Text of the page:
By April M. Short for AlterNet – As many as 60,000 immigrants detained by U.S. Immigration and Customs Enforcement could play a role in a class-action lawsuit accusing a private prison company of violating federal anti-slavery laws. The lawsuit alleges that detained immigrants awaiting court dates were forced to work for $1 per day or for free, on threat of solitary. The suit was initially filed on behalf of nine immigrant plaintiffs in 2014 for $5 million in damages, but was recently moved to class action status. Now, attorneys expect damages to grow substantially, maybe involving tens of thousands of plaintiffs, as Kristine Phillips reports in a March 5 Washington Post piece detailing the lawsuit.
By Emma Niles for Truthdig. Palantir Technologies, a software company founded by Silicon Valley conservative Peter Thiel, has almost finished creating a $41 million program for Immigration and Customs Enforcement (ICE). The new technology, called Investigative Case Management (ICM), will greatly help ICE and the Trump administration deport undocumented immigrants. Palantir won the government contract in 2014 and is expected to complete the project this fall. Spencer Woodman of the Intercept explained ” It allows ICE agents to access a vast “ecosystem” of data to facilitate immigration officials in both discovering targets and then creating and administering cases against them. … can provide ICE agents access to information on a subject’s schooling, family relationships, employment information, phone records, immigration history, foreign exchange program status, personal connections, biometric traits, criminal records, and home and work addresses. …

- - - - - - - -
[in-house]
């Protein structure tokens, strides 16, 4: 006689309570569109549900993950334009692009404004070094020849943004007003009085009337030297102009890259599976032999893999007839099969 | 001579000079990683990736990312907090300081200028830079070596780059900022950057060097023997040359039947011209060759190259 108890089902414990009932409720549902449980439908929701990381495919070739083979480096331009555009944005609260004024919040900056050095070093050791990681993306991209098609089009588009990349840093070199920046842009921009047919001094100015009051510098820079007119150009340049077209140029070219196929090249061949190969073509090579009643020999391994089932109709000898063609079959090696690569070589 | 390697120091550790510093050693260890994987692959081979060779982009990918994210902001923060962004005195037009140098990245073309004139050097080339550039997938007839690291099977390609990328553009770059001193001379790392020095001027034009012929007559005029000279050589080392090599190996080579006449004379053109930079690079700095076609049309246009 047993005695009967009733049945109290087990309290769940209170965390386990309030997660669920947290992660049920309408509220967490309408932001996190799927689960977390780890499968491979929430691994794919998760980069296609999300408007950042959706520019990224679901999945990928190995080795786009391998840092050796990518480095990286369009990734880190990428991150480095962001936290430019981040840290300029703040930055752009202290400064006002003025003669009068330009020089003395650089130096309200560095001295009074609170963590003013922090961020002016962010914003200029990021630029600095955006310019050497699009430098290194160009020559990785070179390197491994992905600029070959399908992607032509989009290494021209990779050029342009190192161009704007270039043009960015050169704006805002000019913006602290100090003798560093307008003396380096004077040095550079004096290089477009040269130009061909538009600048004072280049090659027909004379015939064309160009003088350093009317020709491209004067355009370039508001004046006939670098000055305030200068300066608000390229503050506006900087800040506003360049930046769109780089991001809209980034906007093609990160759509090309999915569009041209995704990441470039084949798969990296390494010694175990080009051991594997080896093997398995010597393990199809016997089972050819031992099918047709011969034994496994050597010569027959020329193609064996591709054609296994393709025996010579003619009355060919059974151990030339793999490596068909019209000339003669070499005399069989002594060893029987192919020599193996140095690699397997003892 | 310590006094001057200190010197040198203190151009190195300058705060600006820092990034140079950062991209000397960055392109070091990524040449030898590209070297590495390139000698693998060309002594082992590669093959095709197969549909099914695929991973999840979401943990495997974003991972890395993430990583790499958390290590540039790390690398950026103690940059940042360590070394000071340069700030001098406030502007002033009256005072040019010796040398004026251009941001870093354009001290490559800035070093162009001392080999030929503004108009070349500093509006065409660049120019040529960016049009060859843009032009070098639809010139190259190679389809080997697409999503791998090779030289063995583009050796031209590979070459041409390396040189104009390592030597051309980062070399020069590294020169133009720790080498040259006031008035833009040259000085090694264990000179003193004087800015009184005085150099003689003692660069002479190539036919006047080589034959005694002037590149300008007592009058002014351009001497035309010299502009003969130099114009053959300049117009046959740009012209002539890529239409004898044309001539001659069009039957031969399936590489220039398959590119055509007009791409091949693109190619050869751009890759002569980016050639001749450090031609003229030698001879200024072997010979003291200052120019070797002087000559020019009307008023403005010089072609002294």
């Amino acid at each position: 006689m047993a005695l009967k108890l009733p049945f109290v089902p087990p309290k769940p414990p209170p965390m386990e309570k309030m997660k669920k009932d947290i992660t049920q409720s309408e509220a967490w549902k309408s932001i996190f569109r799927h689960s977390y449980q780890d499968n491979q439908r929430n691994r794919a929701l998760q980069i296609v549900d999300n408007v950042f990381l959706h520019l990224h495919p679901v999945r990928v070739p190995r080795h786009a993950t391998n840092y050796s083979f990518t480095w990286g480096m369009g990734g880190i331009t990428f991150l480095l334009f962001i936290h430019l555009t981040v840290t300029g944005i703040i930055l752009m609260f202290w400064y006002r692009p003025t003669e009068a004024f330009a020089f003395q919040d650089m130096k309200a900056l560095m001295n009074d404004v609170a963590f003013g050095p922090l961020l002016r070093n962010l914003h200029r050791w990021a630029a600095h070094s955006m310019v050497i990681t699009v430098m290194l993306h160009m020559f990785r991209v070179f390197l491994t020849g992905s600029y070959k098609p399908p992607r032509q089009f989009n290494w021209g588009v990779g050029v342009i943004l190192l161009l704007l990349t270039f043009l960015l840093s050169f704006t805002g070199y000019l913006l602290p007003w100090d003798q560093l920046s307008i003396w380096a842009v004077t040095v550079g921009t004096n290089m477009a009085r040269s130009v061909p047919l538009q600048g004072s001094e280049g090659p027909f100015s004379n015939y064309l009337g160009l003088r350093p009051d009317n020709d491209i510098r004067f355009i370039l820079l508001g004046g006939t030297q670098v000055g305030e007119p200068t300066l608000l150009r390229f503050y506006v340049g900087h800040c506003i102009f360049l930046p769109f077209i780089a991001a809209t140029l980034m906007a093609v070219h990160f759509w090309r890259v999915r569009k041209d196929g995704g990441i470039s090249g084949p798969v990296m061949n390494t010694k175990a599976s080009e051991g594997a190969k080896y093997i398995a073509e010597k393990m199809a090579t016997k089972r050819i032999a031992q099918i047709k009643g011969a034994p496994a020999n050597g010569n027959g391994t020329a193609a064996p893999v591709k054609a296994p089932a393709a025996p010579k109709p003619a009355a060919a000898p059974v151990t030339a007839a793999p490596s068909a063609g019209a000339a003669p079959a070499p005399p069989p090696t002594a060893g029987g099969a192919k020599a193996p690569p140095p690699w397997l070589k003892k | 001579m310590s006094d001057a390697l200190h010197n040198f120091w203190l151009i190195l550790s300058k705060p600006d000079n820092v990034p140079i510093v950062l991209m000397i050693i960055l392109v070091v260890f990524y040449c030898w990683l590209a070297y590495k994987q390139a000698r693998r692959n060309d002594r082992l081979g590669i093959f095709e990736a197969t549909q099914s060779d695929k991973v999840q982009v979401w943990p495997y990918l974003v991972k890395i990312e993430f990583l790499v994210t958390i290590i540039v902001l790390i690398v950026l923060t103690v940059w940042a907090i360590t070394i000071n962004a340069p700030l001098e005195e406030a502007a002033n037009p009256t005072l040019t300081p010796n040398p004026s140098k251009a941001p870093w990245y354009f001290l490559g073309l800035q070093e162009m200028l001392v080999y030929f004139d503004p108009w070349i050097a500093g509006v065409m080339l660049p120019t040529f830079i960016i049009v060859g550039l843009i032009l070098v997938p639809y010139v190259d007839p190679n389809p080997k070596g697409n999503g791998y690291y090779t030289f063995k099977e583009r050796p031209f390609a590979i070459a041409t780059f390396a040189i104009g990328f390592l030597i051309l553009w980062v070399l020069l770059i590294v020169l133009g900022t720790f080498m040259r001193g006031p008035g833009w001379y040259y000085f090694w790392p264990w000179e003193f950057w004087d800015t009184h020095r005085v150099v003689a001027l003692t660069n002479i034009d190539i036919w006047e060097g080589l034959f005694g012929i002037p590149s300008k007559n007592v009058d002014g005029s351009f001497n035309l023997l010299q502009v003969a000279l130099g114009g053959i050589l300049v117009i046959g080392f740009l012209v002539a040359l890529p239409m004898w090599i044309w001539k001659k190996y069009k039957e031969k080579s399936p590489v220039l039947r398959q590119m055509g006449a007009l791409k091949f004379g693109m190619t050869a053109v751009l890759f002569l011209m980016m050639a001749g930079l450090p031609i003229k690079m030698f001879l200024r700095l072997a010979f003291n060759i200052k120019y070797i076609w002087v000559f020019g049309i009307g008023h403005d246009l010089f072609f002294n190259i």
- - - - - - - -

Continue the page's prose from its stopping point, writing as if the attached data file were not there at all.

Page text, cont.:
By Sarah Jaffee for Truth Out – Last week, on February 8, Guadalupe Garcia de Rayos went to her yearly check-in with Immigration and Customs Enforcement (ICE) in Phoenix, Arizona, something she has done every year since 2008, when she was arrested in a raid by notorious Sheriff Joe Arpaio and convicted of using a fake Social Security number to work (and pay Social Security taxes that she would never be able to collect). This time, instead of being sent home to her family, she was loaded into a van and deported to Mexico, despite a group of her friends and family and supporters placing their bodies in the way of the van. Her 14-year-old daughter had to pack her things for her; she, along with her brother and father, would be staying behind.